Aug. 20, 2021
Zurich via Zoom: Planning professor turns study abroad experience into a virtual studio
When the pandemic reared its head in Canada last March, most of us had to make immediate and significant adjustments to the way we worked. Overnight we found ourselves Zooming from [hopefully] quiet corners in our homes, googling how to make a green screen, muting and unmuting ourselves perpetually to avoid giving colleagues an earful of barking dogs, sirens, and sibling rivalry.
But it’s a safe bet to venture that during the last fifteen months of online everything most of us did not create a study abroad experience via Zoom.
With the exception of School of Architecture, Planning and Landscape professor Francisco Alaniz Uribe. In the Spring of 2019, he led a student field course for planning, landscape architecture, and architecture students to Zurich, Switzerland. The trip was cancelled in 2020 due to the pandemic and with uncertainty around travel in 2021, Alaniz Uribe opted to shift gears.
Inspired by the possibilities embedded in remote learning and confident in his knowledge of Zurich, he applied for the University of Calgary International Group Study Programs Virtual Conversion Grant to create a ‘Virtual Zurich’ Studio.
This was not a quick making lemonade out of lemons pivot. Alaniz Uribe spent almost twelve months putting all the details in place. He enlisted one of his research assistants at the Urban Lab, Karly Do, who’d previously been on the Zurich trip and hired two program assistants (PA) from ETH Zurich. He shipped recording equipment to the PAs and they put together seven virtual walking tours using his instructions about routes and vantage points. Alaniz Uribe shared their video files with students via Zoom, while narrating about specifics of each place to provide a more comprehensive experience.
No detail was spared on these virtual tours. The PAs filmed a tram journey across the city, capturing Zurich’s sounds and feel on video. They did a walking tour of waterfronts and hopped in a boat at Alaniz Uribe’s request to give the students a different perspective of the same spaces.
Along with the PAs and virtual tours, he secured nearly a dozen Swiss guest speakers who provided expertise on a wide range of topics from housing to urban design and public safety. Two Swiss reviewers, Manuel Sudau and Dr. Sibylle Wälty from ETH Zurich, delivered lectures and provided feedback to the students’ interim and final project presentations.
When Alaniz Uribe takes students to Zurich, he asks them to sit down in a plaza and observe a map of what people do and how they move around in the space. Students repeat the process three times a day, for five days to become familiar with the site.
To simulate the exercise for the Calgary-based students, he asked the PAs to record seven specific sites at three different times during the day. He gave students access to the digital files and asked them to map one of the sites by hand to understand how people use the space. “Hand drawings provide a different learning experience,” he reasons. “And, I wanted to get them off the computer.” In addition to the recordings, Daniel Sauter, a mobility research consultant based in Zurich, provided invaluable input on the use of these public spaces.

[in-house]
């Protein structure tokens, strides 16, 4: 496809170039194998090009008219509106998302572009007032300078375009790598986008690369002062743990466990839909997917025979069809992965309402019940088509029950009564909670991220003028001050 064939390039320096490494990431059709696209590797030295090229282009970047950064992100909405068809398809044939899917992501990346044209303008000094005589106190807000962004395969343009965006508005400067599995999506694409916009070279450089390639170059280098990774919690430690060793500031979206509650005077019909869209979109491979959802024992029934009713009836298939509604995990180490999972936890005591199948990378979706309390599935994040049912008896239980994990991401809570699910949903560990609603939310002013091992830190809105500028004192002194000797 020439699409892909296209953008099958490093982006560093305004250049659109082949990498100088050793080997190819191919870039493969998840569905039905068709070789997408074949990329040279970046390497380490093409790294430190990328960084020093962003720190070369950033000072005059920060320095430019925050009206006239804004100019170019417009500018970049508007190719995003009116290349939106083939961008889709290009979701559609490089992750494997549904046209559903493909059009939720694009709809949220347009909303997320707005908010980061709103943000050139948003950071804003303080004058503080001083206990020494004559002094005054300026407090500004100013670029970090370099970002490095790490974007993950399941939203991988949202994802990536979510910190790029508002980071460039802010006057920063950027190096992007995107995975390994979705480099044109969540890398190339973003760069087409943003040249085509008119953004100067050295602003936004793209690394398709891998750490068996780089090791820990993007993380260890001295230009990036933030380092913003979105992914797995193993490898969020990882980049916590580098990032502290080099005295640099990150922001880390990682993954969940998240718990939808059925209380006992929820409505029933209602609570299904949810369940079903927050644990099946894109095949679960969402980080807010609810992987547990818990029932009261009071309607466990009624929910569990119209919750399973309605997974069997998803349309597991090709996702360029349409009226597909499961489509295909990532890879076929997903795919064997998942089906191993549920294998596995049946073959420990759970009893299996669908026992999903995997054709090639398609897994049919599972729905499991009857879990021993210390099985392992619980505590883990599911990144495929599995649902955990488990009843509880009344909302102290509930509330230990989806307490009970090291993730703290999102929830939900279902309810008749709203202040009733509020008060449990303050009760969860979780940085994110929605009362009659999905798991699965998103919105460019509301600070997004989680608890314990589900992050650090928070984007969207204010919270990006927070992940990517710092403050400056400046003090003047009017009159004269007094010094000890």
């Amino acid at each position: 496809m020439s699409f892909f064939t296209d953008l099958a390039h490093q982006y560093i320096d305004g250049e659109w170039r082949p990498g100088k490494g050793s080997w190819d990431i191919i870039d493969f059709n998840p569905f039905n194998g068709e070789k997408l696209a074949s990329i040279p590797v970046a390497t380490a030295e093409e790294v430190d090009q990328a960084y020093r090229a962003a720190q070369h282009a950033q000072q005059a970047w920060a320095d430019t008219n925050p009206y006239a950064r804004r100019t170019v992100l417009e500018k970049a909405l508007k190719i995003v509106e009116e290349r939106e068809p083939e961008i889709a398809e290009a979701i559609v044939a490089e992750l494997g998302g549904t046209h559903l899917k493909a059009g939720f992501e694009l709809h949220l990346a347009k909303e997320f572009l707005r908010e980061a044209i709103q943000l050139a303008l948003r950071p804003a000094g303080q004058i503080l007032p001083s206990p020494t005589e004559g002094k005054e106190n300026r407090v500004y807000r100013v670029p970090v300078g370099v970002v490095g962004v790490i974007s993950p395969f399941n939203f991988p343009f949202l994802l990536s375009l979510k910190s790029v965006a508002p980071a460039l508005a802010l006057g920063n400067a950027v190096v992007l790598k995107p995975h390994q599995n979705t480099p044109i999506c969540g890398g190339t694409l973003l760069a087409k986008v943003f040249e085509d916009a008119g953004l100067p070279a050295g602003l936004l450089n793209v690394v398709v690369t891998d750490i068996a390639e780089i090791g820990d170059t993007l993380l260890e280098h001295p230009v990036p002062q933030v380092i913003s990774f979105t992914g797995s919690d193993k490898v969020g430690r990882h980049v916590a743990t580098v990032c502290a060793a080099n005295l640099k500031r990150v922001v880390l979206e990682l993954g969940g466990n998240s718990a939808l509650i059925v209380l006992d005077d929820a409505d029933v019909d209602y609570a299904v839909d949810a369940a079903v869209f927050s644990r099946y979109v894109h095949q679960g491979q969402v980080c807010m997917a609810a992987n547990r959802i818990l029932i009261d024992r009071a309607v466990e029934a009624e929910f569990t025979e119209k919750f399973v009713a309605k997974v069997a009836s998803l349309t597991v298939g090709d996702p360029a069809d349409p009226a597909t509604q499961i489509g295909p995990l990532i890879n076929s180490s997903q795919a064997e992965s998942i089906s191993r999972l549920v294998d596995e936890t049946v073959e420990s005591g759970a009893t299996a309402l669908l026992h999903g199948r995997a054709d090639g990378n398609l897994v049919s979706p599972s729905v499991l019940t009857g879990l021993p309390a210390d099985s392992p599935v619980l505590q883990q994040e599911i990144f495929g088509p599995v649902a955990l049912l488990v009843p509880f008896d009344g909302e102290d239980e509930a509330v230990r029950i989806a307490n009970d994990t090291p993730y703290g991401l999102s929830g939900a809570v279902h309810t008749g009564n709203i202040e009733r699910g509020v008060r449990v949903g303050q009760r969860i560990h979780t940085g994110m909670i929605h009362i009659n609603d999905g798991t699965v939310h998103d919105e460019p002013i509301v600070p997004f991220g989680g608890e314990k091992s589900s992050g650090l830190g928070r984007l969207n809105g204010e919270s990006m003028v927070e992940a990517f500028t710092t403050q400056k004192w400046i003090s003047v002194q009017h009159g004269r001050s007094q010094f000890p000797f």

None of this would have been possible without his prior knowledge of Zurich or the sheer number of hours Alaniz Uribe poured into creating the experience.
He turned the restrictions around travel and constraints of remote learning into an opportunity to innovate and provide access to students who otherwise would not be able to participate in a Study Abroad. Carter McHugh (MArch’22) had signed up for the Zurich trip and pivoted to the virtual course when travel was no longer an option. He found the experience incredibly valuable. “Almost any course could benefit from lectures by international experts, virtual tours of case study spaces, etc. Online experiences can never replace real travel but they are much more accessible and can certainly enrich and expand a student's education with new cultural perspectives and global considerations.”
Fellow student Megan Horachek (MPlan’22) agrees. “Francisco did an incredible job transitioning to the online format, while also being sensitive to the fact that we had just spent eight months on Zoom," she says. "I feel like we got as close to the real experience as we possibly could have in this virtual format.”
The experience was very meaningful for Alaniz Uribe. “I did not know how amazing my Swiss partners were going to be – agreeing to do all of these things online. We start at 9 a.m. which is already 5 p.m. for them, so it’s not easily doable. I wasn’t sure what the response would be, but they were so kind, so generous.”
Lucky for them, he knows just the boutique in Zurich to place an online order for thank you chocolates.